Erekat on Recent Israeli Provocations in and around Jerusalem Holy Sites

Press Releases
February 09, 2007

Erekat to Israel: “Immediately Halt…Provocations in Occupied East Jerusalem [which] Undermine Fragile Opportunity for Peace” 

Last night, the major Palestinian parties agreed to form a government of national unity. Today, clashes erupted in occupied East Jerusalem between Palestinians and Israeli police over Israeli unilateral actions in and around Jerusalem holy sites.

Chief Palestinian Negotiator Saeb Erekat called on Israel to “stop the bulldozers now and immediately halt dangerous provocations in occupied East Jerusalem.”

On Tuesday, Israel began construction work on an entrance to the Haram Al-Sharif, or Noble Sanctuary—the site where Muslims believe the Prophet Mohammed ascended to heaven. The entrance, known as the Al-Magharbeh gate road, is considered to be part of Haram Al-Sharif and includes two rooms that lead to another mosque in the Holy complex.

Israel says the work is renovation. Palestinians and Muslims fear the work could damage the ancient site—fears bolstered by extremist Jewish groups who seek to destroy the compound and rebuild the Jewish Temple in Jerusalem, which they believe was located on the site.

“Whatever the motivation for this work,” stated Mr. Erekat, “these unilateral provocations threaten to undermine a fragile opportunity for peace.” Mr. Erekat said the newly-negotiated Palestinian government “was formed in large measure to jumpstart peace negotiations with Israel.”

The Haram Al-Sharif is under the administrative jurisdiction of the Jerusalem Islamic Waqf and is listed as a UNESCO World Heritage Site. Any work potentially affecting the Haram Al-Sharif must be coordinated with the Waqf, according to an agreement with Israel. Current work was not coordinated with the Waqf, in violation of the agreement.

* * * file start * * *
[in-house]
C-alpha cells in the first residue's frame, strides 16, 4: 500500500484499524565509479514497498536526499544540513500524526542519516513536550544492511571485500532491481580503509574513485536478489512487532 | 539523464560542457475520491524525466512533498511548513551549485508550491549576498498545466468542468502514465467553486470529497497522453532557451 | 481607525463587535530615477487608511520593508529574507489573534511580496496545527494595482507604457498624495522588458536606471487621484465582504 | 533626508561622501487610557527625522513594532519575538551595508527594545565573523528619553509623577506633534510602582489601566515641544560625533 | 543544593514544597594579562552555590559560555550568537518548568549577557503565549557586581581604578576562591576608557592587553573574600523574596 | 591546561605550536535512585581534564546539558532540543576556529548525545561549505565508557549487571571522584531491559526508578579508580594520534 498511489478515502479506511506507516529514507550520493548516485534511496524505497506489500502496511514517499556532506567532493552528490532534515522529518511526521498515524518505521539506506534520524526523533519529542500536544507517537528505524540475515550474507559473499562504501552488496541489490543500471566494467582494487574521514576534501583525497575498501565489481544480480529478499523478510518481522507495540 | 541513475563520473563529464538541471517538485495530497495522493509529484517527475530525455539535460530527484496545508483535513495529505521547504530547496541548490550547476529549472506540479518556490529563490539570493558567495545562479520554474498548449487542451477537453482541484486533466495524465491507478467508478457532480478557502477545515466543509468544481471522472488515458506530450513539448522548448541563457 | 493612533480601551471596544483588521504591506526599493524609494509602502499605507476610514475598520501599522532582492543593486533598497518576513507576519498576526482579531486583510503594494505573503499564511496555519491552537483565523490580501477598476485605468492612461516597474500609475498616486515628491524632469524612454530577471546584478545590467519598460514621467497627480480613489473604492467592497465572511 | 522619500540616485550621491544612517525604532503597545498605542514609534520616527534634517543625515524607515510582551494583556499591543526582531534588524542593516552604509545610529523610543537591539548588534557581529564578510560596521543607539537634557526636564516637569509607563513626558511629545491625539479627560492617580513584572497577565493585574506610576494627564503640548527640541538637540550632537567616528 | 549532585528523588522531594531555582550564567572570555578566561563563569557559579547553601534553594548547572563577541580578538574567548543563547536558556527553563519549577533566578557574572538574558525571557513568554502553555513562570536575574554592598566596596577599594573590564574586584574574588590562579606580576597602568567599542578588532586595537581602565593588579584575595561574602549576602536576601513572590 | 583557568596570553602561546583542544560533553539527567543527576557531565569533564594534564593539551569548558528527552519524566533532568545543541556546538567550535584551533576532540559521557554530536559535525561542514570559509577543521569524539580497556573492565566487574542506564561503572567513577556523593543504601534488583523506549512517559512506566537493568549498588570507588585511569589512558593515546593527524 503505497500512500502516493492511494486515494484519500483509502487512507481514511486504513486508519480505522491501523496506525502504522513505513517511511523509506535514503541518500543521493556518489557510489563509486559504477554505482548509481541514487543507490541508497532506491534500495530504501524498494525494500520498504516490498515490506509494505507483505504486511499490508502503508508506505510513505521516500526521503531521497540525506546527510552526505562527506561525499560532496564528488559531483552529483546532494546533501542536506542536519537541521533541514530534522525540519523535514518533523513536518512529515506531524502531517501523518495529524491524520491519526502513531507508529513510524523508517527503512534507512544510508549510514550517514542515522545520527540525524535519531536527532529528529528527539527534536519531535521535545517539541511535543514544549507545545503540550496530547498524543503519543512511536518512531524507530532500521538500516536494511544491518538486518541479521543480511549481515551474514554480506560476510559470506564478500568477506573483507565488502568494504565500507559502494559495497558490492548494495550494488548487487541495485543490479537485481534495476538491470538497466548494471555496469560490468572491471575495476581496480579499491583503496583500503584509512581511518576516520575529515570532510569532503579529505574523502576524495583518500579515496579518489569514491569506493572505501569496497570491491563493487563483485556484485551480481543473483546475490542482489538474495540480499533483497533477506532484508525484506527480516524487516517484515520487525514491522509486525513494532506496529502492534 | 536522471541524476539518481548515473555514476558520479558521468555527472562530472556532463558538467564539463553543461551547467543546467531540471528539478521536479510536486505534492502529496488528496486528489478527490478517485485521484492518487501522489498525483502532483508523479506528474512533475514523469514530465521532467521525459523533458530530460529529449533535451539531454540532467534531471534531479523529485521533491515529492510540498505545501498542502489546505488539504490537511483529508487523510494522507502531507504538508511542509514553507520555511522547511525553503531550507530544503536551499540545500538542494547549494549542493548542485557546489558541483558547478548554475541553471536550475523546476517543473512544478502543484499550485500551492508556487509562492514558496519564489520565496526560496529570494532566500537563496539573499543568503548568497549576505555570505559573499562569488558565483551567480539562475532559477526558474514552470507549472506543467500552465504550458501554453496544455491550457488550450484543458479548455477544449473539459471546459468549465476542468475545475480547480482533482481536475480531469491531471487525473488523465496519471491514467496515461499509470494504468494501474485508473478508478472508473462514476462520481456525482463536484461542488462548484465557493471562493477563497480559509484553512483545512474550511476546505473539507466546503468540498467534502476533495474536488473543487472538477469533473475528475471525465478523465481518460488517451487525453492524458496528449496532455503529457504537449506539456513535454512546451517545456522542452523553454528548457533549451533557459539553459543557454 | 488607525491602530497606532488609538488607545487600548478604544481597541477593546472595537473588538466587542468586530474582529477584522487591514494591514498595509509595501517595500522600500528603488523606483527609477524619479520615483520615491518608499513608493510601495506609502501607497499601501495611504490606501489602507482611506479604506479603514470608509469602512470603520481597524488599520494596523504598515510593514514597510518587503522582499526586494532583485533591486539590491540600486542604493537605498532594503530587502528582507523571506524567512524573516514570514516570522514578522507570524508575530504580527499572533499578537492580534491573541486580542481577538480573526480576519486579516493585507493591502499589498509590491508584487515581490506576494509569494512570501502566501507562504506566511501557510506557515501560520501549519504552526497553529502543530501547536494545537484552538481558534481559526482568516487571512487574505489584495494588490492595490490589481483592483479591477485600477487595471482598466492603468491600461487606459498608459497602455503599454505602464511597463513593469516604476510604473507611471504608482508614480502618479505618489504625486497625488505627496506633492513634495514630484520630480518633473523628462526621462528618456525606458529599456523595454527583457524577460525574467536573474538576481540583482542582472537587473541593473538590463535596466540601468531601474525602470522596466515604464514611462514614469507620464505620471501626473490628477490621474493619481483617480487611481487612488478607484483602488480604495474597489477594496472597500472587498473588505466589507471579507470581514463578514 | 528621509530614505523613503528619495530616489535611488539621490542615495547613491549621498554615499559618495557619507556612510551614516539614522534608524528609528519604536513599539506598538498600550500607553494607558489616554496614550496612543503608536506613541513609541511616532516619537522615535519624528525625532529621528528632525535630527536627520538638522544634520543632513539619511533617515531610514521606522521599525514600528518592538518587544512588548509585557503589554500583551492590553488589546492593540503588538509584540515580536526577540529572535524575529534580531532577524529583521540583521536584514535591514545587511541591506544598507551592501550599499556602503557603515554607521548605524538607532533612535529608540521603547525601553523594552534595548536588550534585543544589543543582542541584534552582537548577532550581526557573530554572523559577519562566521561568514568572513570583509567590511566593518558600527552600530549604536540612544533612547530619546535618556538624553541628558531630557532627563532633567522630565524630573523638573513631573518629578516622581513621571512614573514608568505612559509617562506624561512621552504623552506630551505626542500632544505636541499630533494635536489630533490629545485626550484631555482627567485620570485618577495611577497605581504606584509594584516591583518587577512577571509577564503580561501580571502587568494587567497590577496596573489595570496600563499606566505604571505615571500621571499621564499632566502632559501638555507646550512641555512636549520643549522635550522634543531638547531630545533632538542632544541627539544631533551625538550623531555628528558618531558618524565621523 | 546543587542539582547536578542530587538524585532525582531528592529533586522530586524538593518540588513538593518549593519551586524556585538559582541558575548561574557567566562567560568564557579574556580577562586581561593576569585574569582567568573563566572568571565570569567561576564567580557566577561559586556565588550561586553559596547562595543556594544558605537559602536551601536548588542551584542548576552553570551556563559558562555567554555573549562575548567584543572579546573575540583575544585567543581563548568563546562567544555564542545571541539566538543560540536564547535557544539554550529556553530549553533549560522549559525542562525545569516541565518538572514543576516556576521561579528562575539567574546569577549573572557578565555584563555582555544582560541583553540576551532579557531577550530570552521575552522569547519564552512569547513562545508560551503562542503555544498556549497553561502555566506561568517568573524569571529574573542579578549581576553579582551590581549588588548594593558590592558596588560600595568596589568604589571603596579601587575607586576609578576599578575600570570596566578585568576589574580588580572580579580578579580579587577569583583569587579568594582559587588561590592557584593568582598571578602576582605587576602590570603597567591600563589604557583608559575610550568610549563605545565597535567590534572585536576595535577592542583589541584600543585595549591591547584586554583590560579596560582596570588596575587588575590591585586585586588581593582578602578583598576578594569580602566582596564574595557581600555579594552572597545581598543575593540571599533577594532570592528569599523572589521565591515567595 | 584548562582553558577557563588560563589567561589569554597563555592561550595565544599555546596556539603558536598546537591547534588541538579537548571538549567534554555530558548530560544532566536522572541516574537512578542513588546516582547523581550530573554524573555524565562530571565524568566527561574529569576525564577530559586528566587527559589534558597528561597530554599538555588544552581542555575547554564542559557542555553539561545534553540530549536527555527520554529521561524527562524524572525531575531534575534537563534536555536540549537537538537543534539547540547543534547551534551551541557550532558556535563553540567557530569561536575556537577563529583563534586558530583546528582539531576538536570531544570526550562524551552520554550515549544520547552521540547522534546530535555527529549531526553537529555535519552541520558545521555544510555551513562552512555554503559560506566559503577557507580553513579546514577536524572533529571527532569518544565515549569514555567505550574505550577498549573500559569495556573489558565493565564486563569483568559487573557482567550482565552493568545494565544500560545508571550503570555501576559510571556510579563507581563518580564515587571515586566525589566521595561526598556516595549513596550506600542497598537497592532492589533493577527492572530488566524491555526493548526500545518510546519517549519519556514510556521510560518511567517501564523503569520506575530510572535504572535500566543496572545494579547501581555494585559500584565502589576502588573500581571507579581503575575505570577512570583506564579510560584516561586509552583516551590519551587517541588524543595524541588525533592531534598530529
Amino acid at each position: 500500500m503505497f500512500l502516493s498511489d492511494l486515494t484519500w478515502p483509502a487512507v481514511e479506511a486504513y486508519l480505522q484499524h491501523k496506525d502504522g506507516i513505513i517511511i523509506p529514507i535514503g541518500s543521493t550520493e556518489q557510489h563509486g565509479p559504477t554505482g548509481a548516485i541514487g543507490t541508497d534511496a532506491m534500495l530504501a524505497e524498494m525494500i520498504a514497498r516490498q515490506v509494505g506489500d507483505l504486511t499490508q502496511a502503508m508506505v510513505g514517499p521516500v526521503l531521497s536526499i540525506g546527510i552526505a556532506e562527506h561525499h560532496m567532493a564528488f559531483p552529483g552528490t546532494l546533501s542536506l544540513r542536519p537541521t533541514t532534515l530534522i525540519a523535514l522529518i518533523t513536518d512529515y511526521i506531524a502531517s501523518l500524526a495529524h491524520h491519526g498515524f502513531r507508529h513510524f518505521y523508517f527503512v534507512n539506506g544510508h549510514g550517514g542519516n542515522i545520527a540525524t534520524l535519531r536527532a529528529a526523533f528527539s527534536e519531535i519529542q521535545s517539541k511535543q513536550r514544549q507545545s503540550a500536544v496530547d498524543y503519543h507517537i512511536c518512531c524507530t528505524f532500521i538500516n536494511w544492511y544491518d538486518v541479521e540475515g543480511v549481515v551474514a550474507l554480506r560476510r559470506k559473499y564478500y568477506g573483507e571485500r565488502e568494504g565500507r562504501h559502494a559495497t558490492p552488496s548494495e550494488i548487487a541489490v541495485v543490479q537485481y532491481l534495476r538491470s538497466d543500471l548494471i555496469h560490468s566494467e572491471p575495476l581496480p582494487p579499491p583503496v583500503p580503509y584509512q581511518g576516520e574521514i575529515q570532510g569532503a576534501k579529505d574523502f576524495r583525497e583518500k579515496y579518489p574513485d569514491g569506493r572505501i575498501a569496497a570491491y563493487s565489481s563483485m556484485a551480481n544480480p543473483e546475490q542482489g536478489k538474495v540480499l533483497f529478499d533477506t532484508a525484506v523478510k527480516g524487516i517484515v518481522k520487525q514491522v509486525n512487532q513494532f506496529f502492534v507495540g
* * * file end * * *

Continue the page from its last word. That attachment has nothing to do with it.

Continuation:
Israeli authorities previously prevented the Islamic Waqf from repairing the entrance.

Mr. Erekat stressed that “Israel has no right to engage in unilateral actions in East Jerusalem.” Virtually the entire world, including the United States, regards East Jerusalem as occupied, meaning that Israel has no right to unilaterally annex parts of it or to apply Israeli law there. According to the 1993 Oslo Accords, the final status of all of Jerusalem is to be agreed between Israel and the Palestine Liberation Organization.

Mr. Erekat called on the international community to “keep its eyes on the ball: getting Palestinians and Israelis to the negotiating table so that they can finally bring their children meaningful hope.

After nearly 40 years of occupation, enough is enough. Recent provocations, however, risk bulldozing us back into the abyss, just when we believed we might finally be able to move forward.”

Mr. Erekat cited a series of other Israeli projects in and around the compound that Palestinians fear could damage it. He added that Israeli settlement and Wall activity in and around occupied East Jerusalem is “potentially just as injurious [as works around the Old City] to achieving a viable and just peace.”

In particular, Mr. Erekat noted that “none of the conflict we are witnessing today would be happening if Israel would just abide by international law and build the Wall on its own territory.”

Jerusalem’s Old City lies on the West Bank side of the internationally-recognized boundary between Israel and the occupied West Bank, the Green Line. In July 2004, the International Court of Justice deemed all sections of the Wall built in the occupied West Bank illegal, including those in occupied East Jerusalem.

The Jerusalem section of the Wall is nearing completion and is currently scheduled to run 14 kilometers east of Jerusalem’s Old City and the Green Line.  

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